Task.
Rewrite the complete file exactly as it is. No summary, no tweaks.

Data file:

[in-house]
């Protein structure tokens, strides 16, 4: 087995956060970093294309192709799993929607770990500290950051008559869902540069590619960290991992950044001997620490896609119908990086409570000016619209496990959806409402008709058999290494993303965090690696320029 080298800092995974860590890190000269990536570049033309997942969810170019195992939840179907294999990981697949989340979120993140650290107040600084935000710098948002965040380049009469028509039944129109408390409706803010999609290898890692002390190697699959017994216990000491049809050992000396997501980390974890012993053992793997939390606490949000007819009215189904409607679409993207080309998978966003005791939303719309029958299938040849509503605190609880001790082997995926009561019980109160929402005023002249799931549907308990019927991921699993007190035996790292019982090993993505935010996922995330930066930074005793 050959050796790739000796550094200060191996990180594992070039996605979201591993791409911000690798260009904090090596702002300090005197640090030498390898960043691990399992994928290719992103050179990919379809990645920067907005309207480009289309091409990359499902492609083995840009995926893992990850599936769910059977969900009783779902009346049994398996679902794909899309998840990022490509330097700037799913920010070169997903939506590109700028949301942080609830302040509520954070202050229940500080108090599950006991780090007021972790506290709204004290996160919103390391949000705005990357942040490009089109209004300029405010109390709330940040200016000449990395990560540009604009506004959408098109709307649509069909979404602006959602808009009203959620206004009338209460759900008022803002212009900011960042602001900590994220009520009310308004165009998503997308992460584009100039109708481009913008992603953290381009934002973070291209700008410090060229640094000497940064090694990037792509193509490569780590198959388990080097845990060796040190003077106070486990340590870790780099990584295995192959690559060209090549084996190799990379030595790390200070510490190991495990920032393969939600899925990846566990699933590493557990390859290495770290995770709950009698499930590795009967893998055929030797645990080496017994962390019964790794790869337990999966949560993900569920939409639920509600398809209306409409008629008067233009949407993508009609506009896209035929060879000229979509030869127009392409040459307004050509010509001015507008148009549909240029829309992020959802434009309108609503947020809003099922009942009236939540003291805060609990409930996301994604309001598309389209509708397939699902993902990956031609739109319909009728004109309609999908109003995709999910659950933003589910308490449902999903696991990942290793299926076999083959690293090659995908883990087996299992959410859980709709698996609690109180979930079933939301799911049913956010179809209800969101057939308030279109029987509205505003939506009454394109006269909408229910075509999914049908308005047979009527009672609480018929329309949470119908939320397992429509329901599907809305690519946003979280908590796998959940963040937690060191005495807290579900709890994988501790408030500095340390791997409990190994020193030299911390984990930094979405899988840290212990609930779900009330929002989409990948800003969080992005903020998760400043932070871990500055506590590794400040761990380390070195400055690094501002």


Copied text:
[in-house]
């Protein structure tokens, strides 16, 4: 087995956060970093294309192709799993929607770990500290950051008559869902540069590619960290991992950044001997620490896609119908990086409570000016619209496990959806409402008709058999290494993303965090690696320029 080298800092995974860590890190000269990536570049033309997942969810170019195992939840179907294999990981697949989340979120993140650290107040600084935000710098948002965040380049009469028509039944129109408390409706803010999609290898890692002390190697699959017994216990000491049809050992000396997501980390974890012993053992793997939390606490949000007819009215189904409607679409993207080309998978966003005791939303719309029958299938040849509503605190609880001790082997995926009561019980109160929402005023002249799931549907308990019927991921699993007190035996790292019982090993993505935010996922995330930066930074005793 050959050796790739000796550094200060191996990180594992070039996605979201591993791409911000690798260009904090090596702002300090005197640090030498390898960043691990399992994928290719992103050179990919379809990645920067907005309207480009289309091409990359499902492609083995840009995926893992990850599936769910059977969900009783779902009346049994398996679902794909899309998840990022490509330097700037799913920010070169997903939506590109700028949301942080609830302040509520954070202050229940500080108090599950006991780090007021972790506290709204004290996160919103390391949000705005990357942040490009089109209004300029405010109390709330940040200016000449990395990560540009604009506004959408098109709307649509069909979404602006959602808009009203959620206004009338209460759900008022803002212009900011960042602001900590994220009520009310308004165009998503997308992460584009100039109708481009913008992603953290381009934002973070291209700008410090060229640094000497940064090694990037792509193509490569780590198959388990080097845990060796040190003077106070486990340590870790780099990584295995192959690559060209090549084996190799990379030595790390200070510490190991495990920032393969939600899925990846566990699933590493557990390859290495770290995770709950009698499930590795009967893998055929030797645990080496017994962390019964790794790869337990999966949560993900569920939409639920509600398809209306409409008629008067233009949407993508009609506009896209035929060879000229979509030869127009392409040459307004050509010509001015507008148009549909240029829309992020959802434009309108609503947020809003099922009942009236939540003291805060609990409930996301994604309001598309389209509708397939699902993902990956031609739109319909009728004109309609999908109003995709999910659950933003589910308490449902999903696991990942290793299926076999083959690293090659995908883990087996299992959410859980709709698996609690109180979930079933939301799911049913956010179809209800969101057939308030279109029987509205505003939506009454394109006269909408229910075509999914049908308005047979009527009672609480018929329309949470119908939320397992429509329901599907809305690519946003979280908590796998959940963040937690060191005495807290579900709890994988501790408030500095340390791997409990190994020193030299911390984990930094979405899988840290212990609930779900009330929002989409990948800003969080992005903020998760400043932070871990500055506590590794400040761990380390070195400055690094501002």